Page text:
The settings in the Style section apply only to the style currently selected under Include Paragraph Styles. You can specify different formatting options for each style.
For each style in Include Paragraph Styles, choose a paragraph style to apply to the associated table of contents entries.
You might want to create a character style that formats the page number. You can then select this style in the Style pop‑up list to the right of Page Number. (See Add paragraph and character styles.)
If you want the page numbers of the TOC to include prefixes, or to use a different numbering convention, see Define section numbering.
Between Entry And Number Specify which characters you want between the table of contents entry and its page number. The default is ^t, which tells InDesign to insert a tab. You can choose other special characters, such as Right Indent Tab or Em Space, in the pop‑up list.
Select the existing text in the box before you choose a different special character, to make sure that you don’t include both characters.
You might want to create a character style that formats the space between the entry and the page number. You can then select this style in the Style pop‑up list to the right of Between Entry And Number. (See Add paragraph and character styles.)
If the entry’s paragraph style includes a tab leader setting, and if the tab character (^t) is selected, a tab leader appears in the generated table of contents.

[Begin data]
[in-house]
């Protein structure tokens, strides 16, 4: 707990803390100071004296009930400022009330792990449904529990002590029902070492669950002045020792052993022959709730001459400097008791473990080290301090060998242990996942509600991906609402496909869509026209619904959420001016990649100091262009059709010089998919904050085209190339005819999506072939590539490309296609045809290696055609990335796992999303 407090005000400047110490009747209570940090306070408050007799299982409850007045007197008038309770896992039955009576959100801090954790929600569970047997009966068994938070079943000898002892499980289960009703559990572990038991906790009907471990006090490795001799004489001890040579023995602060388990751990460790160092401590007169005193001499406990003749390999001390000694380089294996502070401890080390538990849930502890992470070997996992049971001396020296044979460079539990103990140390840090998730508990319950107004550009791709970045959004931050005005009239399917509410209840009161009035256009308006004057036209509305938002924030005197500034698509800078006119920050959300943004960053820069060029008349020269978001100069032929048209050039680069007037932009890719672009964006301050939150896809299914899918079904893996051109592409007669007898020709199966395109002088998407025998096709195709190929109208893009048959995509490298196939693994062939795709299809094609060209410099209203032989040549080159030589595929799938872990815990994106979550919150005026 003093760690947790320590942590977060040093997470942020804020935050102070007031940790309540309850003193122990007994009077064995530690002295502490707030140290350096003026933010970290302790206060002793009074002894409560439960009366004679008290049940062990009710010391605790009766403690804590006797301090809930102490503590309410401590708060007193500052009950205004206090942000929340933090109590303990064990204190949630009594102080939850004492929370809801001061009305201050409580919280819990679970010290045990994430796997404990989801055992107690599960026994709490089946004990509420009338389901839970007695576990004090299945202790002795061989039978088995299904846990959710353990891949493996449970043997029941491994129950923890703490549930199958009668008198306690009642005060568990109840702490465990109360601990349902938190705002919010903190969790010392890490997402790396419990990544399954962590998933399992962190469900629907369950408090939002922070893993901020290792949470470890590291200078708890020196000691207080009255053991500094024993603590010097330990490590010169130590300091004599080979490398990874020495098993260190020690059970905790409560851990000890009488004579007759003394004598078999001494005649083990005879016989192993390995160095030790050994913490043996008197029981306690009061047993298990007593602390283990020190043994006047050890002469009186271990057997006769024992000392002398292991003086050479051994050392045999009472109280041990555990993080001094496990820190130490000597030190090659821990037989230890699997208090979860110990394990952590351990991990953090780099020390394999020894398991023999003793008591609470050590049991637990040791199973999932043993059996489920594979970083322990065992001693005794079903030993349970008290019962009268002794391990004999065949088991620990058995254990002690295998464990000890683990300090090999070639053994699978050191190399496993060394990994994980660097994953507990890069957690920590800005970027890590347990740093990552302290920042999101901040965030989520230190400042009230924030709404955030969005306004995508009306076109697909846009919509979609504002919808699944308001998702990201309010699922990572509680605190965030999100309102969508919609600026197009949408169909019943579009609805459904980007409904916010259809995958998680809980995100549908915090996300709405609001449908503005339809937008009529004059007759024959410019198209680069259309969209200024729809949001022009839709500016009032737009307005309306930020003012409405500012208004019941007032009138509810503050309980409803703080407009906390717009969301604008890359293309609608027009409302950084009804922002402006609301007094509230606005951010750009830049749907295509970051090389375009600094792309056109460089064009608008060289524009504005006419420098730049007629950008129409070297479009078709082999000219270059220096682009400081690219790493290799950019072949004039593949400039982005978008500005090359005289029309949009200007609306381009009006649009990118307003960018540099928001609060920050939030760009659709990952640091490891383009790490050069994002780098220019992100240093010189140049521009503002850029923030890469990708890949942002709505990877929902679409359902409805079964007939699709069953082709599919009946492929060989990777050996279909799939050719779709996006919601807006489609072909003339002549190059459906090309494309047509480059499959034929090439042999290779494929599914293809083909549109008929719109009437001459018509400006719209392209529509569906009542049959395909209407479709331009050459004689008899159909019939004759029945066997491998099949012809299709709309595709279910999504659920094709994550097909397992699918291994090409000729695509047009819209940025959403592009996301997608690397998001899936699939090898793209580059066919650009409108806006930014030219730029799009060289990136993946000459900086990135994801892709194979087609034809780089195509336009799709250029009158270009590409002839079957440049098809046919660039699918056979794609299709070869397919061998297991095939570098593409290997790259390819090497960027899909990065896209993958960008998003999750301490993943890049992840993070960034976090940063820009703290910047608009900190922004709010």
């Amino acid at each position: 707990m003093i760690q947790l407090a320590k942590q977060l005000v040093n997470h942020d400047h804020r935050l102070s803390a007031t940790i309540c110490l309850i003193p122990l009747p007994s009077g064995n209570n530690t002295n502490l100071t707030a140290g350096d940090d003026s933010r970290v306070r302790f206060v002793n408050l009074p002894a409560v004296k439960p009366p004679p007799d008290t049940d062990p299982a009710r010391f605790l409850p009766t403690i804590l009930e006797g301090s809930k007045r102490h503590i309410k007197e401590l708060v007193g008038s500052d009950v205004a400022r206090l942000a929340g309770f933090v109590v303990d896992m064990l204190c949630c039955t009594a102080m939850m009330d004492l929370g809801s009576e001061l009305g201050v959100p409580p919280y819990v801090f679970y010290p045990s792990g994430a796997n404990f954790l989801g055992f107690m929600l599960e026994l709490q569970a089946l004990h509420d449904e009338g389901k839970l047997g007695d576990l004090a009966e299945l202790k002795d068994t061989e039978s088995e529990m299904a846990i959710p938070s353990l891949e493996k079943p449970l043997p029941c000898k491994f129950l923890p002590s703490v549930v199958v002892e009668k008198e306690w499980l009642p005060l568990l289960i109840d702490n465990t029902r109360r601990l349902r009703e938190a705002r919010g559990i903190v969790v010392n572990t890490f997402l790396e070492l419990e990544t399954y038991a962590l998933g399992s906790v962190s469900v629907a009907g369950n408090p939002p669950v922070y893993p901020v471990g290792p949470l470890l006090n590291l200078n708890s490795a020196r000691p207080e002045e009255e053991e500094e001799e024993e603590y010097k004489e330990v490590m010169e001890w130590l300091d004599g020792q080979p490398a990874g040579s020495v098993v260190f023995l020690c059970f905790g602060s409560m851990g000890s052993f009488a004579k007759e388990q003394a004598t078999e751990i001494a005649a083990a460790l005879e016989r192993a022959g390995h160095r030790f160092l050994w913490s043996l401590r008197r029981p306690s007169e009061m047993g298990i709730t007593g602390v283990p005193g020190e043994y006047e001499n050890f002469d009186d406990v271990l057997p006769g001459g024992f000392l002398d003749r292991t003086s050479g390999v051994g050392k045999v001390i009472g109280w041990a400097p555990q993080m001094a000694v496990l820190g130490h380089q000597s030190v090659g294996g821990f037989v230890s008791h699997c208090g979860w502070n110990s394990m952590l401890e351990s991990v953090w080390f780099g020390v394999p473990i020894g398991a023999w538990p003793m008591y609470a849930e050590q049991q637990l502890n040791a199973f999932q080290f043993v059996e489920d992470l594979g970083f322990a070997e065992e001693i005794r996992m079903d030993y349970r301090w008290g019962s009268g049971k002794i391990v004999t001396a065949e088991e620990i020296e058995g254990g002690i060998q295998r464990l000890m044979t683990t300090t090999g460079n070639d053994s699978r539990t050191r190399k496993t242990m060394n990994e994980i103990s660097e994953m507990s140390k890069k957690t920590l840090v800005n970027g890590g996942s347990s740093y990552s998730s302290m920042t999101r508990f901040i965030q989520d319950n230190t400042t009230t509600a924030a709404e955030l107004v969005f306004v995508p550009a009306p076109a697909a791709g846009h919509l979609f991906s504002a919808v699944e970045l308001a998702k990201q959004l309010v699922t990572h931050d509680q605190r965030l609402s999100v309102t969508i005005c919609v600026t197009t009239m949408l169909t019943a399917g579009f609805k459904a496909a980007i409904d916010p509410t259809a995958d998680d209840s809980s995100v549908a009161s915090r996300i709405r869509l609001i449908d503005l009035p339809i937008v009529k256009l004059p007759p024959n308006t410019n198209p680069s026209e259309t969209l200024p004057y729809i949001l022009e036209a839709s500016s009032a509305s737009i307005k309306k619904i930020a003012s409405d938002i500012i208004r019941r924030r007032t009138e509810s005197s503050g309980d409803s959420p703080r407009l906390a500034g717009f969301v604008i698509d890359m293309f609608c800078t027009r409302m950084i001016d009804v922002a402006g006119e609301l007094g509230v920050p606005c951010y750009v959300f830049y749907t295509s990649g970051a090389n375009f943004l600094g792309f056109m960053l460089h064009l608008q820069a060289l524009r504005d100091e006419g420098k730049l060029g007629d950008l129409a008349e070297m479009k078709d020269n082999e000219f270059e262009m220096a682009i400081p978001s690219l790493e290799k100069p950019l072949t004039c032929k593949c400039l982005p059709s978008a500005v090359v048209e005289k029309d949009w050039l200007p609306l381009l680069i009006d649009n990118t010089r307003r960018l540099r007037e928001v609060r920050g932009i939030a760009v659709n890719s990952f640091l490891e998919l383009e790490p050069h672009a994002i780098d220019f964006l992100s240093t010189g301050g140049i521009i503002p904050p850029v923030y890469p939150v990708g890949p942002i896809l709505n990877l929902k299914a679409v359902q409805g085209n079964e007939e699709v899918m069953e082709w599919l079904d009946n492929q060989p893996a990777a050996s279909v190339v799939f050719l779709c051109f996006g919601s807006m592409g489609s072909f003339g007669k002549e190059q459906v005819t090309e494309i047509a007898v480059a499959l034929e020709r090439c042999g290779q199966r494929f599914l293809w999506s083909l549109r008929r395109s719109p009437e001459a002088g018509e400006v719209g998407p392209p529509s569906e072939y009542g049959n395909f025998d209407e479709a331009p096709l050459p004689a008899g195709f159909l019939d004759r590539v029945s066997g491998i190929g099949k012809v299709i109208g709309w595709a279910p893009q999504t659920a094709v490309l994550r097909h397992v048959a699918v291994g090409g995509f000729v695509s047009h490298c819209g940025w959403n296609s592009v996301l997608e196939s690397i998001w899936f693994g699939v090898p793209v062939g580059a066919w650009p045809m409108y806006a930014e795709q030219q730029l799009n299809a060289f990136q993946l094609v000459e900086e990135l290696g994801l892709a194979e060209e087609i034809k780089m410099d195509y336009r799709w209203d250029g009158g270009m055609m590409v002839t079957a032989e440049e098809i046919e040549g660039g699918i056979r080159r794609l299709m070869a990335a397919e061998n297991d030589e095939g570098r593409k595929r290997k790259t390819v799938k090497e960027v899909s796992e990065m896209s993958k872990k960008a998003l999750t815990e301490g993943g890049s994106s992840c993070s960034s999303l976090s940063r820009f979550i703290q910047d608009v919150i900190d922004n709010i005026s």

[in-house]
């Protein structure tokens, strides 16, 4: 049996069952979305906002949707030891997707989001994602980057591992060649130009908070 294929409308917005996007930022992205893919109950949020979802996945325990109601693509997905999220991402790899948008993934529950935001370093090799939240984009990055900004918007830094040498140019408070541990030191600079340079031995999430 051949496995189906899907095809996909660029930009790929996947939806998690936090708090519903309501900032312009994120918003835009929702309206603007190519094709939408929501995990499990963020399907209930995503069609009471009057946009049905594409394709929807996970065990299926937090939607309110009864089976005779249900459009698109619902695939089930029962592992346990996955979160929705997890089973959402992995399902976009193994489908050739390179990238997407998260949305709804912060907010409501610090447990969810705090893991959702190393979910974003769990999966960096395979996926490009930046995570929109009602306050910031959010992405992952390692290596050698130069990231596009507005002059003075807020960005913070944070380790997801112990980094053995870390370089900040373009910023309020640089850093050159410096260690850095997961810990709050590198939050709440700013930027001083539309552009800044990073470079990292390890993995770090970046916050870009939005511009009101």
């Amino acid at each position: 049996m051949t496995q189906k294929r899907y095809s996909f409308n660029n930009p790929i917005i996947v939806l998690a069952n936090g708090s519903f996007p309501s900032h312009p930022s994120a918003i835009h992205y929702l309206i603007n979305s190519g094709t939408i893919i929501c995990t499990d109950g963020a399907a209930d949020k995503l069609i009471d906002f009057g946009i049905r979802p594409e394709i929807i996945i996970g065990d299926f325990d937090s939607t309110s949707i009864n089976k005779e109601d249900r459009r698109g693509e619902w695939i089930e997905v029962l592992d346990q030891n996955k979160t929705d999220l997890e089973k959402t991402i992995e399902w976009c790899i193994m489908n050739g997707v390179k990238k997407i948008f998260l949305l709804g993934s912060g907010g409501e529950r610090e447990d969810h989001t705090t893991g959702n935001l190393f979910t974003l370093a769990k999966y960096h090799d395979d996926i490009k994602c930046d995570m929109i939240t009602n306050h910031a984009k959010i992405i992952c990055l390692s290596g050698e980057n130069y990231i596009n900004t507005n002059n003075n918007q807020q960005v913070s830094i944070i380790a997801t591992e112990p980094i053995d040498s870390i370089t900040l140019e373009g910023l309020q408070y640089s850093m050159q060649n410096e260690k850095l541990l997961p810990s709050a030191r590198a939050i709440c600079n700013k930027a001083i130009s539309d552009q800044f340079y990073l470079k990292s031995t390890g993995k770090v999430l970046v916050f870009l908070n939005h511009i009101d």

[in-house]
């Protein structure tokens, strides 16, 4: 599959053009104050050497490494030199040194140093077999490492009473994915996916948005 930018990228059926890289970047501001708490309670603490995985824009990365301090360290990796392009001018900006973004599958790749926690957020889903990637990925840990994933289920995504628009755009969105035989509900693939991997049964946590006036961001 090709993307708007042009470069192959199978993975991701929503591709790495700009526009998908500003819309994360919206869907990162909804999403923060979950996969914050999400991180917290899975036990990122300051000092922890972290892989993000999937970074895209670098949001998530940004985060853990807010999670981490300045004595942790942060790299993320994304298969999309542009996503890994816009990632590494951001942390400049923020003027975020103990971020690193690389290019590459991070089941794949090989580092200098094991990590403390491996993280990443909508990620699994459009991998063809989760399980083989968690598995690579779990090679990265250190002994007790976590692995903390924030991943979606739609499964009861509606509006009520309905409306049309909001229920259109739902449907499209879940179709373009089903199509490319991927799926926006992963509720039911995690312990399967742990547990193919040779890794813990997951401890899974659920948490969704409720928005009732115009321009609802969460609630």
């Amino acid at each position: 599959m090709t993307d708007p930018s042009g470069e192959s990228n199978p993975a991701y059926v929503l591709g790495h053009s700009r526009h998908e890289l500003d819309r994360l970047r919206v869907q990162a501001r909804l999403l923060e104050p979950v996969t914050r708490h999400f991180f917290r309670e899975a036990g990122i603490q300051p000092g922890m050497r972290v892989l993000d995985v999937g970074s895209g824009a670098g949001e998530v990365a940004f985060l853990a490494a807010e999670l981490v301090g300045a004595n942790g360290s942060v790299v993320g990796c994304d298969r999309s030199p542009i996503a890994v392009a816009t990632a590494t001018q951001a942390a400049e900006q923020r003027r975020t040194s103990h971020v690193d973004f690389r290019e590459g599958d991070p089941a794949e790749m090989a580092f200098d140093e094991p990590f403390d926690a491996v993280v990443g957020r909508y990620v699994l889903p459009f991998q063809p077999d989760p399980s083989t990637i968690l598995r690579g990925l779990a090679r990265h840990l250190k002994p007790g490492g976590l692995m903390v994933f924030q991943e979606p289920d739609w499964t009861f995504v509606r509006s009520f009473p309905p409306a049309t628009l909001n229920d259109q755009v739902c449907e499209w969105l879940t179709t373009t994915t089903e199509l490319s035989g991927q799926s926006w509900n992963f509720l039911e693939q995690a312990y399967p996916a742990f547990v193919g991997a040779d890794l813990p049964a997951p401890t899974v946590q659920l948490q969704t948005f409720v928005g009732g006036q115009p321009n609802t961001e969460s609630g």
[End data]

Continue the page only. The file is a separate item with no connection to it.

In this most basic TOC example above, the settings you make here generate the TOC shown below. The paragraph style called “TOC” is assigned in the “style” area of the TOC window. The “first chapter, second chapter, etc.” look is created by the “folio info” paragraph style. Notice that it is simply added to the styles list in the window on the left. You create the look of the type as paragraph styles before opening the TOC window. You apply them here. All paragraph styles that you will be using in the TOC need to be added to scrollable window on the left by first selecting them from the menu window on the right and then clicking the “add” button.
In the modified version of the TOC, the following changes were made to the paragraph styles to get the version seen above.
- First a custom color was created in the “color” window pallet. This color was then added to the swatches pallet.
- Then the paragraph style was opened to apply editing changes.
- From the paragraph style editing window, the “Character color” section was opened first to apply the custom swatch color that was just created.
- Next the paragraph style was edited in the “basic character formats” section where the typeface, type size and leading were changed.
- Tabs were set to control the text alignment and position (indent).
- Next under the “Paragraph Rules” section, a ruled line (straight line) was applied between each chapter entry. The settings that created the lines are seen in the window below. Be sure to check the “Rule On” box, select rule above or rule below to position the line above or below your text. The “Offset” setting controls the distance the line is placed from the text. The “Width” setting controls the length of the line.